Family Law FAQs: Can You Be in a De Facto Relationship and Not Live Together?

Clarity Lawyers Blog De Facto Not Living Together

The realm of family law in Australia often presents nuanced definitions of personal relationships that can have significant legal implications.

A frequently asked question at Clarity Lawyers is whether partners can be considered in a de facto relationship without cohabitation.

De facto relationships often cause confusion, so let’s clear up about de facto not living together.

What is a de facto relationship?

A de facto relationship is most generally characterised by two individuals who have a relationship as a couple living together on a genuine domestic basis. However, being ‘together’ does not always necessitate living under the same roof.

The Family Law Act acknowledges the varied nature of relationships, including having a de facto partner that you may not live with on a full-time basis.

Do you have to be living together?

No, living together is only one factor considered by the court when determining if a de facto relationship existed/exists.

The law recognises that a de facto relationship can exist even if you maintain separate residences due to work commitments, family obligations, or personal choice.

What’s vital is the presence of a genuine domestic basis and a commitment to a shared life.

What are the signs of being in a de facto relationship?

Indicators of a de facto relationship include:

  • Mutual commitment
  • Shared finances such as joint bank accounts
  • Property ownership
  • Financial support
  • Recognition of the relationship in public aspects of life.
  • Duration of the relationship
  • Whether a sexual relationship exists.

It’s important to note that not all these elements must be present to establish a de facto relationship; the courts consider a combination of these factors, and the overall circumstances, to determine the existence of a de facto partnership.

Clarity Lawyers Blog De Facto Not Living Together 2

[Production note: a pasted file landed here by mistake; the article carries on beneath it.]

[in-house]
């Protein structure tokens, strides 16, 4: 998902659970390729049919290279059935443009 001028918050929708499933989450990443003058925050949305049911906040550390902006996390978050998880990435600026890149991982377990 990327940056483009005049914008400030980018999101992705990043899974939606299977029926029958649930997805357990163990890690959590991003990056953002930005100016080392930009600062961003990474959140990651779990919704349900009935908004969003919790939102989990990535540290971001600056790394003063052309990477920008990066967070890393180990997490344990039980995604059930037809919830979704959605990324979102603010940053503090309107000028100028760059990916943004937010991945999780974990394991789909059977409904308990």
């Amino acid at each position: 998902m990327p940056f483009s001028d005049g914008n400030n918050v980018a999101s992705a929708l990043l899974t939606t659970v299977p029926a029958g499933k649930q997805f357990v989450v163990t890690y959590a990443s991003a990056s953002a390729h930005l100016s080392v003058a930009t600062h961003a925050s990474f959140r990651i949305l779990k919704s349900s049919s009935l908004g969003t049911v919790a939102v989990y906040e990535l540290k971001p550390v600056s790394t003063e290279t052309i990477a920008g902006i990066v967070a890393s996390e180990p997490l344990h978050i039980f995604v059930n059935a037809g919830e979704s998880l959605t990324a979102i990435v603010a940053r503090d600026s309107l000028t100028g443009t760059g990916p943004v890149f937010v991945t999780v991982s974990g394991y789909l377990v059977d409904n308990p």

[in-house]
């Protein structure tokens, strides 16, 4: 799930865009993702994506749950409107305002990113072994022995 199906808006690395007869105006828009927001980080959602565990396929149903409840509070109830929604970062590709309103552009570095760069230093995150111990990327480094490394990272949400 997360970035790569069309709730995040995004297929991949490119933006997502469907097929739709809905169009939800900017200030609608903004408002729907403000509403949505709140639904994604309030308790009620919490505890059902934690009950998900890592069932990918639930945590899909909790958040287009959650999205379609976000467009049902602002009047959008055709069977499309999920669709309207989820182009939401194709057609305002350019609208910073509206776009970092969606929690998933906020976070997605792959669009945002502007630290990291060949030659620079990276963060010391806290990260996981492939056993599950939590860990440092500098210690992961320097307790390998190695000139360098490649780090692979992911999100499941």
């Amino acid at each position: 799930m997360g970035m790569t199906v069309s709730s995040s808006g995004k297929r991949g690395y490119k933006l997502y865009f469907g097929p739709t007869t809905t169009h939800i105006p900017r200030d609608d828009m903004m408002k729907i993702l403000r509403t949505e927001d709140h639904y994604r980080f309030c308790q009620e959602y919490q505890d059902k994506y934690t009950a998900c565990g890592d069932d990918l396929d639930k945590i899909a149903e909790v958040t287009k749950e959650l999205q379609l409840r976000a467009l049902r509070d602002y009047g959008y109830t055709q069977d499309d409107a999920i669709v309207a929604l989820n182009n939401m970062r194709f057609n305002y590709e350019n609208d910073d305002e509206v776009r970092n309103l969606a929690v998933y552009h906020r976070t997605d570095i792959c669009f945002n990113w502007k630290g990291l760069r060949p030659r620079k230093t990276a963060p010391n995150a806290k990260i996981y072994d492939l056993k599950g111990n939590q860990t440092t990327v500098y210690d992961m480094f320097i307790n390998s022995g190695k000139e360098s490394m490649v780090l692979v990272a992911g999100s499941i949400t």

Things to consider when determining your relationship status

When assessing whether a de facto relationship exists, consider all the circumstances of your partnership. Have you made substantial contributions to each other’s welfare? Is there financial dependence or support? Do you have mutual friends and attend events together as a couple? The law examines these aspects to establish de facto status.

Scenario Example:

Consider Lisa and Mark, who have been in a committed relationship for over three years, a period that often marks the threshold for recognition under family law. While Lisa resides in Maitland for her profession, Mark is based in Western Australia due to his business commitments. Despite the physical distance, they have intertwined their lives through shared bank accounts, regular travel to maintain their relationship, and participation in each other’s family events—evidencing a genuine domestic basis for their partnership. They present their relationship publicly as a couple and have made joint decisions on significant financial investments.

Although they have never lived together full-time, their connection embodies many of the hallmarks of a de facto relationship. This non-traditional setup is increasingly common and legally recognised, providing them with grounds for property settlement under the Family Law Act. Their circumstances illustrate that a de facto relationship doesn’t solely hinge on a shared residence but rather on the interdependency and mutual commitment that characterises their partnership.

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How we can help

If you’re in a de facto relationship living separately and contemplating property claims, our skilled team at Clarity Lawyers can guide you through property settlements, spousal maintenance, and financial agreements with a supportive and professional approach. We understand the complexities of family law and provide clear, practical advice to ensure your rights are upheld, no matter where you are.

Our family law services are based in Newcastle and Maitland in New South Wales, however, we can help people all over Australia.

If you’re unsure about your de facto status or require legal advice on how to proceed with family law matters, Clarity Lawyers is your ally. We’re just a call or click away from providing the clarity and guidance you need.

Call us on (02) 4023 5553 or book your consultation online here.

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Samantha Miller

Samantha has been a lawyer since 2001 having followed in the steps of her father, grandfather, great-grandfather and great-great-grandfather. No one can say she didn’t know what she was getting into!

Initially admitted in 2001 as a solicitor in NSW and Australia, Samantha moved to the UK where she was admitted as a solicitor in England and Wales in 2002. After working in several different areas of the law in large London firms, she determined that family law was her calling and hasn’t looked back.


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